VIENNA — Walking through the beautiful and bustling streets of central Vienna, one finds it hard to imagine that elsewhere in Europe thousands of demonstrators are taking to other streets to protest crippling unemployment and the imposition of punishing austerity measures. This is particularly true in Greece and Spain, where one in four people is out of a job, and one in two of those under 25. For the European Union's 27 countries, the unemployment rate is now 10.6 percent -- and it's even higher for the eurozone countries, at 11.6 percent. Worse, the trend is negative: Both rates have "risen significantly" according to Eurostat, from 9.8 percent and 10.3 percent, respectively, the previous year.
In Austria, however, the rate is just 4.4 percent, up slightly from a year ago but persistently the EU's lowest unemployment level. This is also a country whose tourism industry seems recession-proof and whose capital city of Vienna is repeatedly ranked No. 1 on Mercer's Quality of Living index. It's an enviable record, to be sure, and one that seems counterintuitive in the context of a slumping global economy, regionwide pressures, and a common currency on the verge of collapse.
What is Austria's secret?
The answer lies in a system of economic and employment policies built on a central commitment to social market economics, where individual and corporate prosperity depend on general prosperity in a tapestry of interdependent interests. These assumptions are played out, at least in part, through a "social partnership" system of representatives from labor, industry, government, and often academia, in which job security, wages, pensions, unemployment insurance, and other workplace standards, as well as related legal and policy questions, are discussed and negotiated, leading to recommendations to Parliament and the respective ministries.
At the same time, Austria has a productive and highly competitive manufacturing sector, which accounts for the country's favorable trade balance. In a country with generally good secondary schools and effectively free higher education, the economy enjoys a well-educated workforce and stable relations between management and labor within the social-partnership system that allow for long-term planning. Austria also has an excellent medical system, ranked among the world's best, and a varied and flexible national health-care system supported by all participants.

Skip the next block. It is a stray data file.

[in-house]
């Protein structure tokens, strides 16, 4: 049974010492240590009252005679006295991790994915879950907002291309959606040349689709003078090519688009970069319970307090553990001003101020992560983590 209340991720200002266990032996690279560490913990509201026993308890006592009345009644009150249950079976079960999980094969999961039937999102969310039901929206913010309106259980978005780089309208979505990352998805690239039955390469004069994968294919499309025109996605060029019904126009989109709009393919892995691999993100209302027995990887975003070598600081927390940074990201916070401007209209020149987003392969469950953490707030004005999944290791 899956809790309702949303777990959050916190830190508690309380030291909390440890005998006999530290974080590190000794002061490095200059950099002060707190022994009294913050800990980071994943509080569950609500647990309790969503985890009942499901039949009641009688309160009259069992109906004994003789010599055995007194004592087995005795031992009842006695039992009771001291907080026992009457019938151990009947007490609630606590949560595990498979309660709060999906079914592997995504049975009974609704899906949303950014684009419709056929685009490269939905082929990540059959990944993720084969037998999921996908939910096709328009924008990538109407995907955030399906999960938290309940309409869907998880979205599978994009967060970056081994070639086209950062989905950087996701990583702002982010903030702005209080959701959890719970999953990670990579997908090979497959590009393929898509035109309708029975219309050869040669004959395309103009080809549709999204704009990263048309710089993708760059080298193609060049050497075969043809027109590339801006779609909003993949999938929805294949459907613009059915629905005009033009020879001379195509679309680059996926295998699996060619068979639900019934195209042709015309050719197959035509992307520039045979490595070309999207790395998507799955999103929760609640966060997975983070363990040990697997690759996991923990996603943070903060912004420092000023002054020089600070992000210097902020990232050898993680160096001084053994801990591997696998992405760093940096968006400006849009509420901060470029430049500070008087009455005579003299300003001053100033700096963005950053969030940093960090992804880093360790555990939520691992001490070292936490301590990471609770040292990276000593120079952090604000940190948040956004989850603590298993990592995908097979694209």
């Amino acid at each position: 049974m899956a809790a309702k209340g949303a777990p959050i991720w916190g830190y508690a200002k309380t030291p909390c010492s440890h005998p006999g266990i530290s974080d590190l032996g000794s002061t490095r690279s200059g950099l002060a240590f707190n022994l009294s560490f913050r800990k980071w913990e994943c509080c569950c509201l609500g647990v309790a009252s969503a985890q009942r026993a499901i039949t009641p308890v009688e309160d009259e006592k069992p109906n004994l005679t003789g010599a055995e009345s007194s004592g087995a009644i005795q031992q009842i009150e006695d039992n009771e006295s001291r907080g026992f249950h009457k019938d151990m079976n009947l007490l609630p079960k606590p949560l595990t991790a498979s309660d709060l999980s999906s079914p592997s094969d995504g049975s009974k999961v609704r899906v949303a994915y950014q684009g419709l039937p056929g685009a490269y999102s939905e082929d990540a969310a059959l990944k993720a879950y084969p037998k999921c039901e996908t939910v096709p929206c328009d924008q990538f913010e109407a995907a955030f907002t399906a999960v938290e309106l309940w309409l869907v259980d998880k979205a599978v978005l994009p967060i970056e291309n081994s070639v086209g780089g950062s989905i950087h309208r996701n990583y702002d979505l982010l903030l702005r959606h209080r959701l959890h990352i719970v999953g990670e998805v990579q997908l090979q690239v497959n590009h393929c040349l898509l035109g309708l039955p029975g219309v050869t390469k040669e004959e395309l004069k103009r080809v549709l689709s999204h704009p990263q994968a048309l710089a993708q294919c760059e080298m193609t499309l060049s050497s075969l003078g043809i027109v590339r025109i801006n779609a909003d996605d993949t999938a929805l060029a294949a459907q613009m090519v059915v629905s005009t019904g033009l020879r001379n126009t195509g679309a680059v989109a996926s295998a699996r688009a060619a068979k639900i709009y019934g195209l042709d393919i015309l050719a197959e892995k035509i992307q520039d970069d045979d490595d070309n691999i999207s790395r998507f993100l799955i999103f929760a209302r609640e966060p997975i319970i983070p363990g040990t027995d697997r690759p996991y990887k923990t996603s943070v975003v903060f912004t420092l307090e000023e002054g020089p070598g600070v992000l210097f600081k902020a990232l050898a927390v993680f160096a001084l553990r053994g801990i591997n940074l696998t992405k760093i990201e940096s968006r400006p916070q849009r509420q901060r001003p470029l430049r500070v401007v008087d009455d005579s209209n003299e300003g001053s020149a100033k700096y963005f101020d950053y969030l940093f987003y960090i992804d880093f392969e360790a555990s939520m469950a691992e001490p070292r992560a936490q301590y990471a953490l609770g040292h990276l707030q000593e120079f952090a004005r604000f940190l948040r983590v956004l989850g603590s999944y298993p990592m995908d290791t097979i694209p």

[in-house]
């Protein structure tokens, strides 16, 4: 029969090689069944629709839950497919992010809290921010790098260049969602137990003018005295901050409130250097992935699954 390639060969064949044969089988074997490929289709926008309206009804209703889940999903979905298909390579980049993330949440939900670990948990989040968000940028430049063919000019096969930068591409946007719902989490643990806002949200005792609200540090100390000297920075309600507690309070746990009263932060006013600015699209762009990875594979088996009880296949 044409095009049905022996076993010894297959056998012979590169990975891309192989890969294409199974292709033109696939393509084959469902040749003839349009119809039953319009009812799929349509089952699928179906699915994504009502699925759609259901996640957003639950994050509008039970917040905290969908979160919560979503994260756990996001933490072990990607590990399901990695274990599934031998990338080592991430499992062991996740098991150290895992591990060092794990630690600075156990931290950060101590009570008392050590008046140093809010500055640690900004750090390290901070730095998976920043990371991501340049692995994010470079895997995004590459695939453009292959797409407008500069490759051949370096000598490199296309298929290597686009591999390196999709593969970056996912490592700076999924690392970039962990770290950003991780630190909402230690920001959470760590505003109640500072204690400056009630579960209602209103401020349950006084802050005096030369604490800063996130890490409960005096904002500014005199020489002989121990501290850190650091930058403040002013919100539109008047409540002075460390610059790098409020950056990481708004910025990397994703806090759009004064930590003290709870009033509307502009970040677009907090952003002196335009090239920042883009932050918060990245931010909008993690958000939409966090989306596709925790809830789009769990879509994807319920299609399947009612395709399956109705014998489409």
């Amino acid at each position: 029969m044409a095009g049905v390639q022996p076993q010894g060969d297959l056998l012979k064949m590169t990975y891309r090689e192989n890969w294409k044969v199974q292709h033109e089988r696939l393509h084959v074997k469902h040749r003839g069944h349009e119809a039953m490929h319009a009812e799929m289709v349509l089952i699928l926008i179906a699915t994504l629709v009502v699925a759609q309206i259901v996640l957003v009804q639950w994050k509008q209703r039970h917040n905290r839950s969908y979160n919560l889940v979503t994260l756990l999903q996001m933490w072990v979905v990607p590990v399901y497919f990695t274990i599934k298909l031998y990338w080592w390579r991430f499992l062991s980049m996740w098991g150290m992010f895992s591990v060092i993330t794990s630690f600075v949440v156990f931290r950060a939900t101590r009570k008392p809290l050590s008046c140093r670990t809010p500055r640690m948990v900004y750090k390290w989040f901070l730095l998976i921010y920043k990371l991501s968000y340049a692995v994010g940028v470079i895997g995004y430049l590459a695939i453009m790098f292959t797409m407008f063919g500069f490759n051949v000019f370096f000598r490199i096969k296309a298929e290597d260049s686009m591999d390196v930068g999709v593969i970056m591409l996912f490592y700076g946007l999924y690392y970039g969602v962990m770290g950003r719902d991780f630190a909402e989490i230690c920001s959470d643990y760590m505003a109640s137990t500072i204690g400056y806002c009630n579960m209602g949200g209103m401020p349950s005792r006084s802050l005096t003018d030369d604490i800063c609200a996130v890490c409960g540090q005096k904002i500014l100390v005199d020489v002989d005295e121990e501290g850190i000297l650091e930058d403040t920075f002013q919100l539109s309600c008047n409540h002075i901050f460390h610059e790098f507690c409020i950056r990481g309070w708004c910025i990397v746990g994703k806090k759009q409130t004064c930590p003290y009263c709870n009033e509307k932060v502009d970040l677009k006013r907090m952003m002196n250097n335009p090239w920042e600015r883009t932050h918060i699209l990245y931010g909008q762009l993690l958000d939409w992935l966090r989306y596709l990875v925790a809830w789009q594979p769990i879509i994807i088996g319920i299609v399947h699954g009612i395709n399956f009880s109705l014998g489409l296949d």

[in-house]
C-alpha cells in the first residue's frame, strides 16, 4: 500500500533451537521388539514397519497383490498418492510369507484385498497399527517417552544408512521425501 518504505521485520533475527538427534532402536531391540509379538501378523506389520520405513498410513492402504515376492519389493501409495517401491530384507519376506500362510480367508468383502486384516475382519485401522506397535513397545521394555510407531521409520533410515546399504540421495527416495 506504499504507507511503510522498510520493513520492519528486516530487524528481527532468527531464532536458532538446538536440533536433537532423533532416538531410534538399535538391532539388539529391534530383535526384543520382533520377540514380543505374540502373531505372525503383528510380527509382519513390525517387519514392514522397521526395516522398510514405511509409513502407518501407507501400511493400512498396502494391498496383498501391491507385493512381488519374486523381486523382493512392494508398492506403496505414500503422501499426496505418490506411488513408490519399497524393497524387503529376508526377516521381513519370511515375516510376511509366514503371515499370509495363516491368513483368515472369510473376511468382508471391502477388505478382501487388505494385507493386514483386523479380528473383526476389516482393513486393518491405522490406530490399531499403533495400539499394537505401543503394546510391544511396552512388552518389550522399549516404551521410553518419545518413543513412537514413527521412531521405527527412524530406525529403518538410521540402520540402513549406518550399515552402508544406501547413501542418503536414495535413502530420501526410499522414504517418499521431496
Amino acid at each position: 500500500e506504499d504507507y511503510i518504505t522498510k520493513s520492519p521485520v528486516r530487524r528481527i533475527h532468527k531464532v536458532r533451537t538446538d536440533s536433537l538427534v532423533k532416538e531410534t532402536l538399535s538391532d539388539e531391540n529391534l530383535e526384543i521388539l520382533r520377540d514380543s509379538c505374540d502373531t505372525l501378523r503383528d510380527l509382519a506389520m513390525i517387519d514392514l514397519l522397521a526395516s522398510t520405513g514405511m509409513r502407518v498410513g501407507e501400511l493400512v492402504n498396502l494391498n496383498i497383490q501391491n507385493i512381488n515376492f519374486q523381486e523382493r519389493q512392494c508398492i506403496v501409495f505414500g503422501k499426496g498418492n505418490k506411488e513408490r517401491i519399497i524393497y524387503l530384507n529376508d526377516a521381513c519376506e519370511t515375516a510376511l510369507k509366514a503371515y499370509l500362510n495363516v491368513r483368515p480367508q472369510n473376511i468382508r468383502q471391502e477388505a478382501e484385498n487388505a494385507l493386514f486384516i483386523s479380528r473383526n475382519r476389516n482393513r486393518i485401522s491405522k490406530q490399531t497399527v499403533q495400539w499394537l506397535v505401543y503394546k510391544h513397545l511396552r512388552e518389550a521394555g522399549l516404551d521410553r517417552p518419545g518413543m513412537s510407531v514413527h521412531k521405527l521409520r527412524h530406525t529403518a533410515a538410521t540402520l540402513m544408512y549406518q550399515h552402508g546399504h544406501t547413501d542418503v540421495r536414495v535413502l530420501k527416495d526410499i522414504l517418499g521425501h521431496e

Austria is a wealthy country, both publicly and privately, with comfortable levels of household income (31,125 euros median) and a sustained and relatively high level of private savings, with private wealth nearly six times higher than public debt. Although the distribution of income and wealth is increasingly uneven by Austrian standards, it is still relatively narrow, and the high levels of private wealth lubricate the pipelines of both private and public investing.
Austrians are also big savers, stashing away things like commemorative gold coins from the Austrian Mint. And though individuals and households are saving somewhat less than before (7.5 percent of annual income in 2011, compared with 8.3 percent in 2010), it doesn't appear to be affecting consumption. Statistics Austria reports that household disposable income increased 2.6 percent for the same period, and household consumption, up 3.5 percent, by even more.